Skip Ribbon Commands
Skip to main content

News Release


Christchurch commercial property market shows great activity in first quarter

JLL releases commercial property research for Christchurch



Long term investment with development potential/new-zealand/en-gb/news/916/long-term-investment-with-development-potentialAUCKLANDLong term investment with development potential
Former Fire Station on high profile corner site/new-zealand/en-gb/news/915/former-fire-station-on-high-profile-corner-siteCHRISTCHURCHFormer Fire Station on high profile corner site

​​shutterstock_91211822 small-min.jpg

The Christchurch commercial property market has new stock coming into play as the city prepares for tenant movement back to the CBD.

While the country is buzzing following New Zealand’s victory in the America’s Cup and the successful Lions Rugby Tour (from a retailer’s perspective), the wider New Zealand commercial property market is also performing well, as we pass through the middle of 2017.

The Lions Tour historically, has brought in millions of tourist dollars and in 2017 it hasn’t failed to disappoint, with red jackets dominating rugby stadiums at every match. While the final numbers haven’t been tallied it was predicted that this tour would bring in $26.7 million to Auckland alone and generate 165,210 bed nights, which has resulted in accommodation providers being pushed to their limits.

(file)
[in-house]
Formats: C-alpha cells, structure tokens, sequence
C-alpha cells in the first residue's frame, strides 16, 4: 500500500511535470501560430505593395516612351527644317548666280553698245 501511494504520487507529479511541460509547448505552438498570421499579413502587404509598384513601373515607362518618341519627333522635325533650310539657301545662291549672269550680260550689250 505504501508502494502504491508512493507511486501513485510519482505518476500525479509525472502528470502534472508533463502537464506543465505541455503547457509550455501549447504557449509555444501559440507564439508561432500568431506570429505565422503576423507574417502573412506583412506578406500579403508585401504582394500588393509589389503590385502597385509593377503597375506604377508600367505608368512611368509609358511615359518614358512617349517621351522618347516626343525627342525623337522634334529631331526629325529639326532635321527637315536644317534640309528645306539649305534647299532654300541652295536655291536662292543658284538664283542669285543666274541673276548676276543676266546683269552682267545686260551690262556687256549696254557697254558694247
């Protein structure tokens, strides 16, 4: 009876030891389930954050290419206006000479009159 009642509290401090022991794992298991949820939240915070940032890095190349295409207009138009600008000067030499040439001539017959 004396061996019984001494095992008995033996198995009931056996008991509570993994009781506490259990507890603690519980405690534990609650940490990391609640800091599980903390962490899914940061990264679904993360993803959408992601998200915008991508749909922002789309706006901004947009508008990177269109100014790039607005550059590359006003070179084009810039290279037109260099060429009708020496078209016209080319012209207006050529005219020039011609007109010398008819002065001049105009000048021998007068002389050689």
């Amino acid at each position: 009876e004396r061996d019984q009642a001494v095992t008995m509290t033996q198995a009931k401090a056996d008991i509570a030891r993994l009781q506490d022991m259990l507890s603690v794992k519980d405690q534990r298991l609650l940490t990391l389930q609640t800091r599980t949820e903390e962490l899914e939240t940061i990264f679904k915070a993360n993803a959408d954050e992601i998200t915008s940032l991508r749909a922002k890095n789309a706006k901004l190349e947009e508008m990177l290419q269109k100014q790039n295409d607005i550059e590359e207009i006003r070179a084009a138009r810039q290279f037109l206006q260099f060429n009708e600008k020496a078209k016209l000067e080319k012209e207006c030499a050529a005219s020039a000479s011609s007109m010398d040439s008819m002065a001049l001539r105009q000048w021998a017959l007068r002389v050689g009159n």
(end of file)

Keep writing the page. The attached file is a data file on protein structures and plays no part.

Although the overriding sentiment for New Zealand’s commercial property market is positive, some concerns are evident.  Interest rate increases and the availability of credit to the commercial property market, remain front of mind, while geopolitical uncertainty offshore poses obvious risks to us as a trade dependent nation.

JLL Associate Director of Research and Consulting, Tom Barclay says, “New Zealand has been a popular place to invest of late, particularly with offshore interests. Some investors have been removed from the market as access to funding has tightened, although this mainly impacted on local investors operating in the $1 million to $10 million bracket and for development plays rather than institutional quality stock. Even with foreign buyers active, the rate of yield compression has slowed throughout the country in response to a bottoming out of interest rates. It is possible that premium assets will see further yield compression with secondary and non-core stock likely approaching a cyclical low point.”

Office market

Core vacancy in Christchurch has reduced compared to 12 months ago, having declined from near 20% to 14.8%, although this is still considered to be an elevated level. The amount of office space available in the CBD continues to grow with around 22,000 sqm currently available for lease. 

New stock has come into the market, which is mostly leased to tenants moving back into the CBD. These properties include King Edwards Barracks Development, Riverlands House, 123 Victoria Street and the second stage of the BNZ Centre.

Office rentals in Christchurch reached peak in the second half of 2014, at $425 per sqm. Since then, office rents have dropped back and now stabilised, with the prime average at $355 per sqm. Secondary CBD rents have flattened to an average of $268 per sqm.